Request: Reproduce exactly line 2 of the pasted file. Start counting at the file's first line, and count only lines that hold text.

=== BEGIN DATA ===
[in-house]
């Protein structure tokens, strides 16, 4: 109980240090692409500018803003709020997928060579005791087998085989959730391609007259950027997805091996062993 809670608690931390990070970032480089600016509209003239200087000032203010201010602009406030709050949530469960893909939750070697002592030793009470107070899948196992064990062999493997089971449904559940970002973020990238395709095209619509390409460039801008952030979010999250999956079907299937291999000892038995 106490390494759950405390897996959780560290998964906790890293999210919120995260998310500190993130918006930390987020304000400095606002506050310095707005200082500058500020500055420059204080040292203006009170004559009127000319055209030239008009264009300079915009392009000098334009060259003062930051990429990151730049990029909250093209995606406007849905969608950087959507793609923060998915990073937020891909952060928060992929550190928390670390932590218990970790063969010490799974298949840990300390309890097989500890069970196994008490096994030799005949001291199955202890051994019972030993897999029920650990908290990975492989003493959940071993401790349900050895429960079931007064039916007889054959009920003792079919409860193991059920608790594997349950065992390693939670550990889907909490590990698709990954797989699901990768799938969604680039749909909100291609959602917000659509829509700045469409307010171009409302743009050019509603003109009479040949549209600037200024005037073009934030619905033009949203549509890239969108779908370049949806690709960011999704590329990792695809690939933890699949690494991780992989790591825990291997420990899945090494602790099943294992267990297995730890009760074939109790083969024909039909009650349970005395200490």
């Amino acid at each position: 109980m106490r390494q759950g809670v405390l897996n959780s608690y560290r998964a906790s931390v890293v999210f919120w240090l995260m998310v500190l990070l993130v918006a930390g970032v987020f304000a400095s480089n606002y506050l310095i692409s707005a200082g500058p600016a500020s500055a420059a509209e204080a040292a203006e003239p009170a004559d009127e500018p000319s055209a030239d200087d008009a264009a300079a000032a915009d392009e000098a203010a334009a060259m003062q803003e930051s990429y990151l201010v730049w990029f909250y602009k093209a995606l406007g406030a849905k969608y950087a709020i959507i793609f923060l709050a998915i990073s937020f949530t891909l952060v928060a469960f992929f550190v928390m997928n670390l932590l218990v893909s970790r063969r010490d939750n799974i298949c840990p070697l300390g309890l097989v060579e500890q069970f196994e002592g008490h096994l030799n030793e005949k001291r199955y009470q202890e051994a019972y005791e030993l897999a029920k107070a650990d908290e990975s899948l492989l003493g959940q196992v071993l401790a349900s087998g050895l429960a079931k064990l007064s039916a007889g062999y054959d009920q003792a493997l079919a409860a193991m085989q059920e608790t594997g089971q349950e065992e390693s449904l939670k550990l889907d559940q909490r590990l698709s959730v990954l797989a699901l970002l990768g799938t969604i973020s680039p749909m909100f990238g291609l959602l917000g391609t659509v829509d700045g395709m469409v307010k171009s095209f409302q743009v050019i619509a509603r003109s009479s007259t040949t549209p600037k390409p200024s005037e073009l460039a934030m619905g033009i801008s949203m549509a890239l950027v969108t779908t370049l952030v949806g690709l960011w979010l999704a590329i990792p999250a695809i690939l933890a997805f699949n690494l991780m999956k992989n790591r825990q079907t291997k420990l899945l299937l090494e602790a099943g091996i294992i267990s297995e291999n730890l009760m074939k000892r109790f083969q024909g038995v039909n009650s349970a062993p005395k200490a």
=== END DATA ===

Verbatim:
């Protein structure tokens, strides 16, 4: 109980240090692409500018803003709020997928060579005791087998085989959730391609007259950027997805091996062993 809670608690931390990070970032480089600016509209003239200087000032203010201010602009406030709050949530469960893909939750070697002592030793009470107070899948196992064990062999493997089971449904559940970002973020990238395709095209619509390409460039801008952030979010999250999956079907299937291999000892038995 106490390494759950405390897996959780560290998964906790890293999210919120995260998310500190993130918006930390987020304000400095606002506050310095707005200082500058500020500055420059204080040292203006009170004559009127000319055209030239008009264009300079915009392009000098334009060259003062930051990429990151730049990029909250093209995606406007849905969608950087959507793609923060998915990073937020891909952060928060992929550190928390670390932590218990970790063969010490799974298949840990300390309890097989500890069970196994008490096994030799005949001291199955202890051994019972030993897999029920650990908290990975492989003493959940071993401790349900050895429960079931007064039916007889054959009920003792079919409860193991059920608790594997349950065992390693939670550990889907909490590990698709990954797989699901990768799938969604680039749909909100291609959602917000659509829509700045469409307010171009409302743009050019509603003109009479040949549209600037200024005037073009934030619905033009949203549509890239969108779908370049949806690709960011999704590329990792695809690939933890699949690494991780992989790591825990291997420990899945090494602790099943294992267990297995730890009760074939109790083969024909039909009650349970005395200490």